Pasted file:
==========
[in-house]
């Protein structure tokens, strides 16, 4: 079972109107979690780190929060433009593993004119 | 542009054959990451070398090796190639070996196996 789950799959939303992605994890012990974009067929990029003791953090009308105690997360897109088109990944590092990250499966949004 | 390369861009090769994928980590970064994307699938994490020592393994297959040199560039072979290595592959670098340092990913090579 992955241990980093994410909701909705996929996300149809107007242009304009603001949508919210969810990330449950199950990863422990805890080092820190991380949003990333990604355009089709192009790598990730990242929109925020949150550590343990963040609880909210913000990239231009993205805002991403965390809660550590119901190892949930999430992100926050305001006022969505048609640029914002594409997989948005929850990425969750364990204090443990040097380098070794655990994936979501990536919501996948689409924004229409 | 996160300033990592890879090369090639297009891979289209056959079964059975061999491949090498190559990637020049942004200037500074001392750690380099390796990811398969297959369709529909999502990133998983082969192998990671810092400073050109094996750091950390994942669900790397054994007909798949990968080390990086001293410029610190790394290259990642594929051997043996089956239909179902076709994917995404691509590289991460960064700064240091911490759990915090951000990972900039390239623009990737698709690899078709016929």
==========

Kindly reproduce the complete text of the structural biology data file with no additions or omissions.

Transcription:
[in-house]
């Protein structure tokens, strides 16, 4: 079972109107979690780190929060433009593993004119 | 542009054959990451070398090796190639070996196996 789950799959939303992605994890012990974009067929990029003791953090009308105690997360897109088109990944590092990250499966949004 | 390369861009090769994928980590970064994307699938994490020592393994297959040199560039072979290595592959670098340092990913090579 992955241990980093994410909701909705996929996300149809107007242009304009603001949508919210969810990330449950199950990863422990805890080092820190991380949003990333990604355009089709192009790598990730990242929109925020949150550590343990963040609880909210913000990239231009993205805002991403965390809660550590119901190892949930999430992100926050305001006022969505048609640029914002594409997989948005929850990425969750364990204090443990040097380098070794655990994936979501990536919501996948689409924004229409 | 996160300033990592890879090369090639297009891979289209056959079964059975061999491949090498190559990637020049942004200037500074001392750690380099390796990811398969297959369709529909999502990133998983082969192998990671810092400073050109094996750091950390994942669900790397054994007909798949990968080390990086001293410029610190790394290259990642594929051997043996089956239909179902076709994917995404691509590289991460960064700064240091911490759990915090951000990972900039390239623009990737698709690899078709016929």